Production Planning And Control: Meaning, Examples And Need
In large manufacturing operations, production planning and control are vital to maintaining the highest levels of product quality. The production…
December 2, 2021 | 7 mins read
In large manufacturing operations, production planning and control are vital to maintaining the highest levels of product quality. The production planning process is the act of developing a plan for guiding products or services through all the stages of their lifecycle.
Production planning and control is a management system that plans how and when a product should be produced or a service provided over time so that it meets customer demand while making the business profits.
Let’s inspect the production planning and control meaning further.
The production planning and control meaning is a broad one that encompasses plans for the production of all kinds of products or services.
Here’s a simple production planning and control example: A factory produces handbags. The management plans the production of a number of bags based on demand forecasts for each design seasonally. Using the right material and resources, such as leather for each item, the bags are made in the factory. Then these are dispatched to the customer and other retailers. That entire cycle is made possible by production planning and control.
The need of production planning and control is easy to understand if we examine its key objectives:
Having clarified the production control and design meaning, let’s look at some use cases.
Within an organization, there are several functions that have a need of production planning and control. Here are a few:
Production planning aids in decision-making. When we understand current demands and trends, it helps management decide what new products or services are needed. This data in turn informs the product design, marketing and delivery.
By planning every stage of the production process, managers will know how much stock they’ll need. Keeping enough stock on hand to fulfill demand, but not so much that it becomes expensive to store, is a key part of production planning and control. While product shortfalls can spell disaster for a brand, surplus can lead to expensive damage and waste.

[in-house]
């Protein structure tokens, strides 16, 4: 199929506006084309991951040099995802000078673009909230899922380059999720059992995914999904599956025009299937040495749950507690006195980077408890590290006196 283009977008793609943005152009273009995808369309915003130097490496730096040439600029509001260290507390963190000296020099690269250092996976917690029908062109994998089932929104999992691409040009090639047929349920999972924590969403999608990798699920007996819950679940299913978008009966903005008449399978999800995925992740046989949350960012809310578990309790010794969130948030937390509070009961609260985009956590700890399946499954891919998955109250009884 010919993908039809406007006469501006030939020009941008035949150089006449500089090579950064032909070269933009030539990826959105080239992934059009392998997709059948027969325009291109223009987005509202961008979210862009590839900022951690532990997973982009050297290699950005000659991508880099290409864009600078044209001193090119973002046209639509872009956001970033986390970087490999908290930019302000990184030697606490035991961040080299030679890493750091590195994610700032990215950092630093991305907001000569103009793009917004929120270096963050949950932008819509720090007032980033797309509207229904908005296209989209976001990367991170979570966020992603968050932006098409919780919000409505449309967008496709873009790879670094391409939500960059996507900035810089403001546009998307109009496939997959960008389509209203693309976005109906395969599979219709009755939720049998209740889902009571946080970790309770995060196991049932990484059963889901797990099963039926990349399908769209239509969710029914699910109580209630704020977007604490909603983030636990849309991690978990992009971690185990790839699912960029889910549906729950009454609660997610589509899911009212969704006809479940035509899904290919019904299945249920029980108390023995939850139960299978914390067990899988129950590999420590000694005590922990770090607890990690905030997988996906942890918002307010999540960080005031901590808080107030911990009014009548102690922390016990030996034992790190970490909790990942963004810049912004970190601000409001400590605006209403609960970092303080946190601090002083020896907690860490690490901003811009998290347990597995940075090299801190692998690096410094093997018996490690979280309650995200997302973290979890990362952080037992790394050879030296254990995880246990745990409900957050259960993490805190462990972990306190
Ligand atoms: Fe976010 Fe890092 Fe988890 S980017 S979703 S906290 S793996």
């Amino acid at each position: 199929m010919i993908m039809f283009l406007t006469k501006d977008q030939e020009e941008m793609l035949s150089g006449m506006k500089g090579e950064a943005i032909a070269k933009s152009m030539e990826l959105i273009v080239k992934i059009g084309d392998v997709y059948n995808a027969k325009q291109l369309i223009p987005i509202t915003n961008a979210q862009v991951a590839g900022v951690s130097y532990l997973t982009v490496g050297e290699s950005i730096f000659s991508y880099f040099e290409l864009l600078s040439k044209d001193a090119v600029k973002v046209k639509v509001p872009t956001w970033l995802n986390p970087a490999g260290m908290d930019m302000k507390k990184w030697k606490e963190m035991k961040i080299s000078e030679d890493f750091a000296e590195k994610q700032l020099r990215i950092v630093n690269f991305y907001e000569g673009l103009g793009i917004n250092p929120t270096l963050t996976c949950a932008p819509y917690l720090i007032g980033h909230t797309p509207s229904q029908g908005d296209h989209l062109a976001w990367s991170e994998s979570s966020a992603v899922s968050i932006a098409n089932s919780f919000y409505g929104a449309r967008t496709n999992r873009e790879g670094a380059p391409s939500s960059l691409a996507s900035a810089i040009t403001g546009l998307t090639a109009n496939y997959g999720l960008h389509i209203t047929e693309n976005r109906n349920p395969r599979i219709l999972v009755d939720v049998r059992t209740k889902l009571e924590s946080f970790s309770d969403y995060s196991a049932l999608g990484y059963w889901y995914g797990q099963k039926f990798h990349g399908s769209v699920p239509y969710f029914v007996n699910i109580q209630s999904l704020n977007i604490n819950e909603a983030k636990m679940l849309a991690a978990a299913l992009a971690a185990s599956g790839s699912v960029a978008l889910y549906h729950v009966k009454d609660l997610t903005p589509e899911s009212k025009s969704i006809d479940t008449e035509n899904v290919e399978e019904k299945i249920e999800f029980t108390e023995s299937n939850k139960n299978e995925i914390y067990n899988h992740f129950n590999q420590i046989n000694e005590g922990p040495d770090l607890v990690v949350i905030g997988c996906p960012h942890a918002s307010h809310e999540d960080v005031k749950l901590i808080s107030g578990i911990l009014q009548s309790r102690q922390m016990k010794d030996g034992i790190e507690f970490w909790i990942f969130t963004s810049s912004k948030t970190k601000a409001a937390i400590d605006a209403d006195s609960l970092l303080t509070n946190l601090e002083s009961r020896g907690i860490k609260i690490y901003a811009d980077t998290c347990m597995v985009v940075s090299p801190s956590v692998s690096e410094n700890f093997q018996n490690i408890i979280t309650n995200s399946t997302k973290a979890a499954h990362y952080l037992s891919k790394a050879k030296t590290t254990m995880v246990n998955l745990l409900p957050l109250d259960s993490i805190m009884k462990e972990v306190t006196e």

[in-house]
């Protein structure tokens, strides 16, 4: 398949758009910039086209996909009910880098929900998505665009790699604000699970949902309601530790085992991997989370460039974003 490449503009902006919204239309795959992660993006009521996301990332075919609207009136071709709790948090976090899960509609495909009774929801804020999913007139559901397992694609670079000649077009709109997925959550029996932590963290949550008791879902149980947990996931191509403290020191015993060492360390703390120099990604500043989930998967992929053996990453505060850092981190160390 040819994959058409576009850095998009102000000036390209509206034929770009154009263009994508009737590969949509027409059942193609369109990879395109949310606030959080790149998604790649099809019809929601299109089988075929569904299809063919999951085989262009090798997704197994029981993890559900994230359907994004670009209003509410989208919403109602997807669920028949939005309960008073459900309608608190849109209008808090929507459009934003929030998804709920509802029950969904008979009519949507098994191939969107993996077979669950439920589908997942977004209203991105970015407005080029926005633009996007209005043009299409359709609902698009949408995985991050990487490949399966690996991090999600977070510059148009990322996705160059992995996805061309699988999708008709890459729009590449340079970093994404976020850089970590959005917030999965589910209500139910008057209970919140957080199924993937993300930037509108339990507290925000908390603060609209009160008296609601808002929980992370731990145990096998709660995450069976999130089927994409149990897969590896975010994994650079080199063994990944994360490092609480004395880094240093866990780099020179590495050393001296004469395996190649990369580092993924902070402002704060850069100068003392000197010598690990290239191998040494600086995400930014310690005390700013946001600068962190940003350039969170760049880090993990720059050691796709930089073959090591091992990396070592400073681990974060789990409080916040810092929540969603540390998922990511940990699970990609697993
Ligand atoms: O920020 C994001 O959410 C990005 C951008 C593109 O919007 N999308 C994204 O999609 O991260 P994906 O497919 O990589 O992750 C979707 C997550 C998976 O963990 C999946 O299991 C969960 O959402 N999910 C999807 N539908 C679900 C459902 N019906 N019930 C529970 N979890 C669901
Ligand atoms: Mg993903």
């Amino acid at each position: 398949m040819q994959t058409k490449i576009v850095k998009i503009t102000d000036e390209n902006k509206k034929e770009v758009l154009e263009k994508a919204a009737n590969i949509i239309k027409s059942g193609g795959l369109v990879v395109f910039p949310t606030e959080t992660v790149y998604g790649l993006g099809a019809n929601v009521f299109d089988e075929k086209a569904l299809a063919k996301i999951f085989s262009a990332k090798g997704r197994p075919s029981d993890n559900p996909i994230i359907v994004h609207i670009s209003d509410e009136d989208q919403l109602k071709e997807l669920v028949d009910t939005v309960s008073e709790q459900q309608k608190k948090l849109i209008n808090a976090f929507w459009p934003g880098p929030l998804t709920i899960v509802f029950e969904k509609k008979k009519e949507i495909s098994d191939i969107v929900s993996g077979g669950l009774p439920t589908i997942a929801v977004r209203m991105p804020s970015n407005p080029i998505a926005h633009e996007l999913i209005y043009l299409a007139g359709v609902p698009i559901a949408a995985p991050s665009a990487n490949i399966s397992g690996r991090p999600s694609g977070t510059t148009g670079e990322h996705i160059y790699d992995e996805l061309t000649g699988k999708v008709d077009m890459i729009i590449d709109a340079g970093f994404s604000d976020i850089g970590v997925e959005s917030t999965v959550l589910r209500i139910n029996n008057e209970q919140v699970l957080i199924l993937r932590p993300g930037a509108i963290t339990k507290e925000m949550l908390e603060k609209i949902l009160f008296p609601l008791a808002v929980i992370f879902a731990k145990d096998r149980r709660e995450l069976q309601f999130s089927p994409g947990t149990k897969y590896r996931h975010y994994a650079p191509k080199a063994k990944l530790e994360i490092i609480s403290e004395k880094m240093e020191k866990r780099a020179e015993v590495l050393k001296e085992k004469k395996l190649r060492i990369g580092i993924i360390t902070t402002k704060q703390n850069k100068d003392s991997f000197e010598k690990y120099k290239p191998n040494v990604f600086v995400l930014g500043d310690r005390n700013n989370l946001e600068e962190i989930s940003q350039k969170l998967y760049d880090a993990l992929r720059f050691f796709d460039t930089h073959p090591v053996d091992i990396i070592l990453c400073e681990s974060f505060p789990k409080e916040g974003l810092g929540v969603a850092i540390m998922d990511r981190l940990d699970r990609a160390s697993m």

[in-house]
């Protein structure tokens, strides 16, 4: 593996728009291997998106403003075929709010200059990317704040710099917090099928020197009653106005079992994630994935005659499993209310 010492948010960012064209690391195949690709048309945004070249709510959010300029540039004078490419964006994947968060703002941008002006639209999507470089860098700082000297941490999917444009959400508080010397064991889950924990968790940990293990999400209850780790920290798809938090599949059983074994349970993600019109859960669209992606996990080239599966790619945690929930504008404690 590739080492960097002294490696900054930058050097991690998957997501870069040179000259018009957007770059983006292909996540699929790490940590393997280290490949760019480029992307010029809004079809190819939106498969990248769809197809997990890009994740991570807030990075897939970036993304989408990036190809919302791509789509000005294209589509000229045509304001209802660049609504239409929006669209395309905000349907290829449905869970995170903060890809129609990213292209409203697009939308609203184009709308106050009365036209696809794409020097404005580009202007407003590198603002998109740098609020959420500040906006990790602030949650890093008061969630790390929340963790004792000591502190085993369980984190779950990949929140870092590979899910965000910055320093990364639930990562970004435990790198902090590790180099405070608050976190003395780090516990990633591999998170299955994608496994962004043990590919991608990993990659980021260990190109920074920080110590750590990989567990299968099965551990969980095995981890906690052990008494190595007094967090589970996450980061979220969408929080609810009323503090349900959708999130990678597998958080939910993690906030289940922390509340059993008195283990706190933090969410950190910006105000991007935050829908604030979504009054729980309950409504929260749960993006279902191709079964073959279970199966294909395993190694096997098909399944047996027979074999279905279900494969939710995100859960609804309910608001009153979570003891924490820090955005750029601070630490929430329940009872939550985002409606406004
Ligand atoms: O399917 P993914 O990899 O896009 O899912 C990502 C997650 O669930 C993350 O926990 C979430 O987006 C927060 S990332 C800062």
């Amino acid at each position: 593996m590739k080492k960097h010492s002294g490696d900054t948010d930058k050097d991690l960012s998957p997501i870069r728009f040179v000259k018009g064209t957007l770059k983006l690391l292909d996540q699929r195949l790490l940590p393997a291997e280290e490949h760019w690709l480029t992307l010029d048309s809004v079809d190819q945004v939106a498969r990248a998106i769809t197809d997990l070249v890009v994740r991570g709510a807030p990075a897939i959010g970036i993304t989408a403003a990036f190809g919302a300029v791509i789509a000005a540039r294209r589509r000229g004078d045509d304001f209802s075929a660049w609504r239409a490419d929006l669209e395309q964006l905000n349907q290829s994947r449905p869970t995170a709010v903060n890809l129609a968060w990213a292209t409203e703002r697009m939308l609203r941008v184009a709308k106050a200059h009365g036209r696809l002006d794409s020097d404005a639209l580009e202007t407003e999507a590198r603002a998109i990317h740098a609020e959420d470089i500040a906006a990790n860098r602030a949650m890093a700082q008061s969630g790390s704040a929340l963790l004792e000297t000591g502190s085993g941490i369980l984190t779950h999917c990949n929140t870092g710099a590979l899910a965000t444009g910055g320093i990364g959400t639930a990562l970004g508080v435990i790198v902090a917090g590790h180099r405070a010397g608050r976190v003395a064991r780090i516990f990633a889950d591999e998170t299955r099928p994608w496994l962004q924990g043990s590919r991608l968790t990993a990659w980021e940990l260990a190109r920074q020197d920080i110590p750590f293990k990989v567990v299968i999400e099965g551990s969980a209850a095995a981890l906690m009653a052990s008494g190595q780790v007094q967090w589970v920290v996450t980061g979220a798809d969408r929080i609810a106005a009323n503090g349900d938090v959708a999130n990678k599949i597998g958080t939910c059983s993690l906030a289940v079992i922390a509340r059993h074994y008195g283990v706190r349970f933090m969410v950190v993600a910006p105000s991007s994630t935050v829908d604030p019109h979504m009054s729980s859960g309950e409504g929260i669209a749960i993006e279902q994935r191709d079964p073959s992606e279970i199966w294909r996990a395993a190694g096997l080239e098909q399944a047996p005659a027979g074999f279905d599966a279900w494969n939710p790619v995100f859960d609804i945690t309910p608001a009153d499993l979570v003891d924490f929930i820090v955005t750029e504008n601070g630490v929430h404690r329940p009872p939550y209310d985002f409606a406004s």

A production plan accounts for direct materials, semi-finished goods, finished goods and work-in-process inventory. Production planning and control can analyze how much of each is required per month as well as if the quantity suffices for meeting demand.
Production cost elements are all the factors that go into making a product. These include labor, materials, equipment, facilities costs and energy costs. There’s also a cost associated with the disruption of production due to acquiring raw materials, equipment problems and setting up temporary storage capacity.
Not only are the costs of all the inputs considered, but production planners also have to weigh these against factors such as revenue, sale price and break-even point. Production planning is all about optimizing costs and increasing profits.
Only with careful planning through the entire cycle can a business ensure its orders are shipped in time. Managing inventory and shipping schedules are a crucial part of this planning. If shipments are backed up, warehouses can grow overcrowded and this is an expensive problem to solve. Similarly, delays in delivery can cause a poor customer experience.
Unless we plan every part of the production process in advance, it’s impossible to deliver on time. Production planning is thus a core part of running a successful enterprise.